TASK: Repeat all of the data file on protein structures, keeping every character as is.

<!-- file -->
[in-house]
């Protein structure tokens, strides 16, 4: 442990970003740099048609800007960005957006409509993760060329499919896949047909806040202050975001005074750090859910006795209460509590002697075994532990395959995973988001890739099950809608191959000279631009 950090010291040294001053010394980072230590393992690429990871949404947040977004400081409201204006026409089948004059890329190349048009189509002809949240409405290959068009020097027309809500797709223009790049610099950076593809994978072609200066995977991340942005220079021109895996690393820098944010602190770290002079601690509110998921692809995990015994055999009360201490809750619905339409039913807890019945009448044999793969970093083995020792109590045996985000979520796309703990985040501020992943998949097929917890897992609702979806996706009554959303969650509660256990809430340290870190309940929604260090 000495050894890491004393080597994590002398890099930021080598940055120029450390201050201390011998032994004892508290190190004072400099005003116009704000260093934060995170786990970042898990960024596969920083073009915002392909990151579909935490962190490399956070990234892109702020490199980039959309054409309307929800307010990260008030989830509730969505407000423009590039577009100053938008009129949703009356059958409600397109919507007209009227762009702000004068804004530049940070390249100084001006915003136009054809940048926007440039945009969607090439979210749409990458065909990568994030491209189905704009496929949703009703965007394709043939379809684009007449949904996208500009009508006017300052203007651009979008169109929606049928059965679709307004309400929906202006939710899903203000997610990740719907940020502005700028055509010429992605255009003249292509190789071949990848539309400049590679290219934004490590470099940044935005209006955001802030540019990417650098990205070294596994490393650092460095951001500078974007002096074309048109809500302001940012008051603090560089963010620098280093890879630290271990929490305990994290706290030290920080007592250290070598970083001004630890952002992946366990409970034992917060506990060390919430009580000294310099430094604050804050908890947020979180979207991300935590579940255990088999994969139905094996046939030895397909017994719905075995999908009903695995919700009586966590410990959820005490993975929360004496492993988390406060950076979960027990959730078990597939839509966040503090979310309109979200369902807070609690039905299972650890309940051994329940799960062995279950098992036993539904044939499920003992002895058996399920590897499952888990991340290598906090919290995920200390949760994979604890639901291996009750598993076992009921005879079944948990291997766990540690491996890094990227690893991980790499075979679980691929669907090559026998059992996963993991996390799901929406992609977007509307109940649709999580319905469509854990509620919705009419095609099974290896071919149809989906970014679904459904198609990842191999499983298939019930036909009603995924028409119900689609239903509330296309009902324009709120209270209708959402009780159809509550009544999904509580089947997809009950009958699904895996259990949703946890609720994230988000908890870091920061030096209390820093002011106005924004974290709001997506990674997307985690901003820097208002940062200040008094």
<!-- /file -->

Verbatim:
[in-house]
């Protein structure tokens, strides 16, 4: 442990970003740099048609800007960005957006409509993760060329499919896949047909806040202050975001005074750090859910006795209460509590002697075994532990395959995973988001890739099950809608191959000279631009 950090010291040294001053010394980072230590393992690429990871949404947040977004400081409201204006026409089948004059890329190349048009189509002809949240409405290959068009020097027309809500797709223009790049610099950076593809994978072609200066995977991340942005220079021109895996690393820098944010602190770290002079601690509110998921692809995990015994055999009360201490809750619905339409039913807890019945009448044999793969970093083995020792109590045996985000979520796309703990985040501020992943998949097929917890897992609702979806996706009554959303969650509660256990809430340290870190309940929604260090 000495050894890491004393080597994590002398890099930021080598940055120029450390201050201390011998032994004892508290190190004072400099005003116009704000260093934060995170786990970042898990960024596969920083073009915002392909990151579909935490962190490399956070990234892109702020490199980039959309054409309307929800307010990260008030989830509730969505407000423009590039577009100053938008009129949703009356059958409600397109919507007209009227762009702000004068804004530049940070390249100084001006915003136009054809940048926007440039945009969607090439979210749409990458065909990568994030491209189905704009496929949703009703965007394709043939379809684009007449949904996208500009009508006017300052203007651009979008169109929606049928059965679709307004309400929906202006939710899903203000997610990740719907940020502005700028055509010429992605255009003249292509190789071949990848539309400049590679290219934004490590470099940044935005209006955001802030540019990417650098990205070294596994490393650092460095951001500078974007002096074309048109809500302001940012008051603090560089963010620098280093890879630290271990929490305990994290706290030290920080007592250290070598970083001004630890952002992946366990409970034992917060506990060390919430009580000294310099430094604050804050908890947020979180979207991300935590579940255990088999994969139905094996046939030895397909017994719905075995999908009903695995919700009586966590410990959820005490993975929360004496492993988390406060950076979960027990959730078990597939839509966040503090979310309109979200369902807070609690039905299972650890309940051994329940799960062995279950098992036993539904044939499920003992002895058996399920590897499952888990991340290598906090919290995920200390949760994979604890639901291996009750598993076992009921005879079944948990291997766990540690491996890094990227690893991980790499075979679980691929669907090559026998059992996963993991996390799901929406992609977007509307109940649709999580319905469509854990509620919705009419095609099974290896071919149809989906970014679904459904198609990842191999499983298939019930036909009603995924028409119900689609239903509330296309009902324009709120209270209708959402009780159809509550009544999904509580089947997809009950009958699904895996259990949703946890609720994230988000908890870091920061030096209390820093002011106005924004974290709001997506990674997307985690901003820097208002940062200040008094």